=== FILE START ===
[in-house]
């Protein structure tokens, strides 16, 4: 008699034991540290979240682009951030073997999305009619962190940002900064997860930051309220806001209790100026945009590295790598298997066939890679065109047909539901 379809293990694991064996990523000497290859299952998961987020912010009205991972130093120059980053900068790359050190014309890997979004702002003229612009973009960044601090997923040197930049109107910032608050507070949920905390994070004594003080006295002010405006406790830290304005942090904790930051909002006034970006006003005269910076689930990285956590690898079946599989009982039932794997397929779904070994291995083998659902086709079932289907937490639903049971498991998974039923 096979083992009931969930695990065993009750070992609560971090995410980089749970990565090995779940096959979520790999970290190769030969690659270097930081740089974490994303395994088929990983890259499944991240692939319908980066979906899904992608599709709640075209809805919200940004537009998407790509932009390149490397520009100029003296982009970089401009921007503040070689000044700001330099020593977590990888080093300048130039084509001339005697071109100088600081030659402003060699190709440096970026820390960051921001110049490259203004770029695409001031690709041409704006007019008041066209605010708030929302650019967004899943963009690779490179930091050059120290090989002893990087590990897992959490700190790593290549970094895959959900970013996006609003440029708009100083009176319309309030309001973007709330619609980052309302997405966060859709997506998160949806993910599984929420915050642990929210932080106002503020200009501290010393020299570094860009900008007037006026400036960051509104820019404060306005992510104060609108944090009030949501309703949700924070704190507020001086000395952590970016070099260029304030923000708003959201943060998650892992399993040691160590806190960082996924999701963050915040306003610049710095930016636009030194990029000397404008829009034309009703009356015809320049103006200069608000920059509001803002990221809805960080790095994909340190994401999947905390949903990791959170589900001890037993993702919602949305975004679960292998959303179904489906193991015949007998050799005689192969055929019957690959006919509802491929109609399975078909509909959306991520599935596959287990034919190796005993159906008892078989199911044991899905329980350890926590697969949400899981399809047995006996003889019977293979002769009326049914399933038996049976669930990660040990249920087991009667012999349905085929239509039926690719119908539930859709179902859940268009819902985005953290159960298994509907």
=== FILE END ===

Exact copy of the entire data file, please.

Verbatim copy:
[in-house]
């Protein structure tokens, strides 16, 4: 008699034991540290979240682009951030073997999305009619962190940002900064997860930051309220806001209790100026945009590295790598298997066939890679065109047909539901 379809293990694991064996990523000497290859299952998961987020912010009205991972130093120059980053900068790359050190014309890997979004702002003229612009973009960044601090997923040197930049109107910032608050507070949920905390994070004594003080006295002010405006406790830290304005942090904790930051909002006034970006006003005269910076689930990285956590690898079946599989009982039932794997397929779904070994291995083998659902086709079932289907937490639903049971498991998974039923 096979083992009931969930695990065993009750070992609560971090995410980089749970990565090995779940096959979520790999970290190769030969690659270097930081740089974490994303395994088929990983890259499944991240692939319908980066979906899904992608599709709640075209809805919200940004537009998407790509932009390149490397520009100029003296982009970089401009921007503040070689000044700001330099020593977590990888080093300048130039084509001339005697071109100088600081030659402003060699190709440096970026820390960051921001110049490259203004770029695409001031690709041409704006007019008041066209605010708030929302650019967004899943963009690779490179930091050059120290090989002893990087590990897992959490700190790593290549970094895959959900970013996006609003440029708009100083009176319309309030309001973007709330619609980052309302997405966060859709997506998160949806993910599984929420915050642990929210932080106002503020200009501290010393020299570094860009900008007037006026400036960051509104820019404060306005992510104060609108944090009030949501309703949700924070704190507020001086000395952590970016070099260029304030923000708003959201943060998650892992399993040691160590806190960082996924999701963050915040306003610049710095930016636009030194990029000397404008829009034309009703009356015809320049103006200069608000920059509001803002990221809805960080790095994909340190994401999947905390949903990791959170589900001890037993993702919602949305975004679960292998959303179904489906193991015949007998050799005689192969055929019957690959006919509802491929109609399975078909509909959306991520599935596959287990034919190796005993159906008892078989199911044991899905329980350890926590697969949400899981399809047995006996003889019977293979002769009326049914399933038996049976669930990660040990249920087991009667012999349905085929239509039926690719119908539930859709179902859940268009819902985005953290159960298994509907």